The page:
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Why ‘Aman Ki Asha’ was Doomed from the Start

February 2, 2011

Zaheer Bhatti

Aman ki Asha, a desire for peace, was pre-empted even before it took off, and only laid bare secular India’s hypocrisy and double talk in encouraging such initiatives.

The Indian civil society this time led by the Times of India, co-sponsored a peace initiative at the people’s level with their Pakistani counterpart. But its religious fanatic and violent outfit Shiv Sena, threatened to burn down any cinema screening Shah Rukh Khan’s films because he supported the T20 World Cricket Champions (Pakistani cricketer) to feature in the Indian Premier League in the interest of the sport. Aamir Khan, another Indian Matinee Idol, supported Shahrukh’s stance, but Amitabh Bachan avoided lending his voice for the glory of the game, and betrayed the inherent Hinduvta bias against neighbouring Muslim Pakistan, which was amply displayed in bringing down the centuries old Babri Mosque and vowing to raise the Ram Temple, and then the Gujarat carnage against the Indian Muslims’ lives and properties, to name just a few.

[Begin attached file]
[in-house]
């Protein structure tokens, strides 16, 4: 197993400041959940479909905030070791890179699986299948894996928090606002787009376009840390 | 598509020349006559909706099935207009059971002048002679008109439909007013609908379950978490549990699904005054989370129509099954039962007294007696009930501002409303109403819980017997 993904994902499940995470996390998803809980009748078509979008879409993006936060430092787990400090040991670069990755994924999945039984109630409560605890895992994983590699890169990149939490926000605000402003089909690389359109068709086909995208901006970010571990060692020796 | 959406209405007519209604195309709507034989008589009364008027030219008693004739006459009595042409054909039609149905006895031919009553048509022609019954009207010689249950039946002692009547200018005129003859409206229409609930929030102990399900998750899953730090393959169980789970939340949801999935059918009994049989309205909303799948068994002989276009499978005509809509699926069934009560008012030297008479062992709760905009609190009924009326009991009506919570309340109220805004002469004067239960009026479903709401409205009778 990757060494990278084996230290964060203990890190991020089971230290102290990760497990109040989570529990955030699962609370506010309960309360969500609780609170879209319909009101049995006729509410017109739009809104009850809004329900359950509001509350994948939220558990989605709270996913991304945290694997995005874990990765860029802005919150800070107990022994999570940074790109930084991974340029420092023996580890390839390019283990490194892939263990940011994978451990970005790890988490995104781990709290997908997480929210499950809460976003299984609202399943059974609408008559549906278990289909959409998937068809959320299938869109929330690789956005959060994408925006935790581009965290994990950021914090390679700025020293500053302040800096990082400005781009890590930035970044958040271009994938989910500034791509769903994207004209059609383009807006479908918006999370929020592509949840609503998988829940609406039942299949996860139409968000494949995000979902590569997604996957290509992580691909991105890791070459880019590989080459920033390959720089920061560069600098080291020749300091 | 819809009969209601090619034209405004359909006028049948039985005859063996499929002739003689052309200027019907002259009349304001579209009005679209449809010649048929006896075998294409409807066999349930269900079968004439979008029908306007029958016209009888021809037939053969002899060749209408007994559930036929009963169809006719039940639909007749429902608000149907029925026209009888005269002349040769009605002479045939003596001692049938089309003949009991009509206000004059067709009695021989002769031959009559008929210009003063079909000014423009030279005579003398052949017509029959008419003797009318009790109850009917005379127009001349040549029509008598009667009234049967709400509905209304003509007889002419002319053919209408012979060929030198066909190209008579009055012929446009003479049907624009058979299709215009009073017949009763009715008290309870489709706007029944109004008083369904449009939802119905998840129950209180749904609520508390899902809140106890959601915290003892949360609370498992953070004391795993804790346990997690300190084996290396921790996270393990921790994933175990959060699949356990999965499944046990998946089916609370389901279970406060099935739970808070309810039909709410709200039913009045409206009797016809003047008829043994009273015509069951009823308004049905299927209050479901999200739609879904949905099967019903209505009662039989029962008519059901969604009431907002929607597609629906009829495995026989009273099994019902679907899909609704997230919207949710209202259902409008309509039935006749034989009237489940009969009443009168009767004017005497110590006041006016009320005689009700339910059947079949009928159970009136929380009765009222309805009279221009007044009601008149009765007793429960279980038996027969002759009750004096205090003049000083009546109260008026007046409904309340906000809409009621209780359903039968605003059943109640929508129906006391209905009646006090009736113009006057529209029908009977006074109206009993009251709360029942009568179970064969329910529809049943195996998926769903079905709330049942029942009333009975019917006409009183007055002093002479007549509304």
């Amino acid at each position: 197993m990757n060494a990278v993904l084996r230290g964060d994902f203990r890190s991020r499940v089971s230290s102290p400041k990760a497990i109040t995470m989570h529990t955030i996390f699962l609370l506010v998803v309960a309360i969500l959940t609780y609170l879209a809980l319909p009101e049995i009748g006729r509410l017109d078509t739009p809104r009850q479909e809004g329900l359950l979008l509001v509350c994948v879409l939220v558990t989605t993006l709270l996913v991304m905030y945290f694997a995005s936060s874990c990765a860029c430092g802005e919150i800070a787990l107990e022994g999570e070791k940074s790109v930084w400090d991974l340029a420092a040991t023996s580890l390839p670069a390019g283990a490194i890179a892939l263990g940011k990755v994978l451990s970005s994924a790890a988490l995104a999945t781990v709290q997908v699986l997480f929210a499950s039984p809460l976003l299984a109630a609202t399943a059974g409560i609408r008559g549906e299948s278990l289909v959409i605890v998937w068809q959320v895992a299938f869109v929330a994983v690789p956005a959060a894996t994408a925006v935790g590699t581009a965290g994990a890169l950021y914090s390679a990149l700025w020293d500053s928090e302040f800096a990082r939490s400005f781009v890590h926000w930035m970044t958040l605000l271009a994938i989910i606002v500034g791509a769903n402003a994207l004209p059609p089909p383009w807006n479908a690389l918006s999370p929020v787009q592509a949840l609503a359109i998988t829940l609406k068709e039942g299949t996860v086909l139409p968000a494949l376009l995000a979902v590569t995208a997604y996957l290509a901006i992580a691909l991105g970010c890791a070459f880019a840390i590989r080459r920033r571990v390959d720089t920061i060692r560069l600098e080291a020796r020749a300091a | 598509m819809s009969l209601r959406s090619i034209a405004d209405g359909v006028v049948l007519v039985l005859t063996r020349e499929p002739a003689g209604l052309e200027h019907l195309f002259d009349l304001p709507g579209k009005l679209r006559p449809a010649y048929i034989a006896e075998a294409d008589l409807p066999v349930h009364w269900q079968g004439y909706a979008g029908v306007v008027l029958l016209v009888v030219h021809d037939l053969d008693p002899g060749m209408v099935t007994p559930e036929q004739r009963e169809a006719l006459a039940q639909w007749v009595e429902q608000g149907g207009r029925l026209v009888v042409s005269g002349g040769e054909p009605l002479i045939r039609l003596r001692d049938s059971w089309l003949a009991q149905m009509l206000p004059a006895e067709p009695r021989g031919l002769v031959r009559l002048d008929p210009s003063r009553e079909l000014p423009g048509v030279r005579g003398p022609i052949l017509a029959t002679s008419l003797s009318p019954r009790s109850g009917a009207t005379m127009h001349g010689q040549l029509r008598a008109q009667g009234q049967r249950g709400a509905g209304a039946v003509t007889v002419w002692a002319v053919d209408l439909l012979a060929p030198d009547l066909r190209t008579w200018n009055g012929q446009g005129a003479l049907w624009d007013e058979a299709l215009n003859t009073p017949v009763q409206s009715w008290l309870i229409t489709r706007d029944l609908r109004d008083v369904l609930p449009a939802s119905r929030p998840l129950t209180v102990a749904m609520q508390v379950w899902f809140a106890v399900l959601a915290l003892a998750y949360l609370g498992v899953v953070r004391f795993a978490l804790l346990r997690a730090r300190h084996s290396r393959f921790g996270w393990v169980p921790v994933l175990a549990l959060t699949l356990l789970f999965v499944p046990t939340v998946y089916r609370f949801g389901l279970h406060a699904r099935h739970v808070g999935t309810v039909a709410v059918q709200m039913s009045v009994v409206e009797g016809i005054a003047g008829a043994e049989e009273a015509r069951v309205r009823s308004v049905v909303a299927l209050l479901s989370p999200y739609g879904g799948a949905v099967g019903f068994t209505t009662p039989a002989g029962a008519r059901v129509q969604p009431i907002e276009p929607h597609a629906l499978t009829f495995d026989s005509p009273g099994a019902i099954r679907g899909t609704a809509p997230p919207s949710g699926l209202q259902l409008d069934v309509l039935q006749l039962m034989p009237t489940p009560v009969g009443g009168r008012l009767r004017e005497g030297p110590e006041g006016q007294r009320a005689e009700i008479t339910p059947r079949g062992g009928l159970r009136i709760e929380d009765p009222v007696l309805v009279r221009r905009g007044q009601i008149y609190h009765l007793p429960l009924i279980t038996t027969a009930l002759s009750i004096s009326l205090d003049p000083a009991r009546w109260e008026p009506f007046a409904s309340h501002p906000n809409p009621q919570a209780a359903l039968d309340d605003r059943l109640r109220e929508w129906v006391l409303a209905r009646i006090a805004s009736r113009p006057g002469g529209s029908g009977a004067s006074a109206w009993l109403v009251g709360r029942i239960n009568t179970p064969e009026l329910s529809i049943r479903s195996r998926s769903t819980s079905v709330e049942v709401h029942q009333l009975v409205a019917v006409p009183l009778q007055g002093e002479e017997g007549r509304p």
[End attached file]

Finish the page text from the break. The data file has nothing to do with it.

Not resting at that, the Indian government stood fully exposed as it humiliated the Pakistani cricketers by denying them the opportunity to play in the Indian Premier League for two consecutive years, much against the overwhelming desire of the Indian fans to see the Pakistani stars in action. It was capped by the government first entertaining an FIR against former Pakistan Cricket Captain Shoaib Malik, impounding his passport and embarrassing him in full media view, while protecting his suitor, who publicly gloated about carrying out an abortion. This was done in reaction to Shoaib marrying Indian Tennis Star Sania Mirza, whose plot of land in West Bengal was cancelled on the flimsy pretext of non-payment. So much for the bigotry and bias of the Indian government, while the people’s desire on both sides for peace through initiatives like Aman ki Asha, received a telling blow.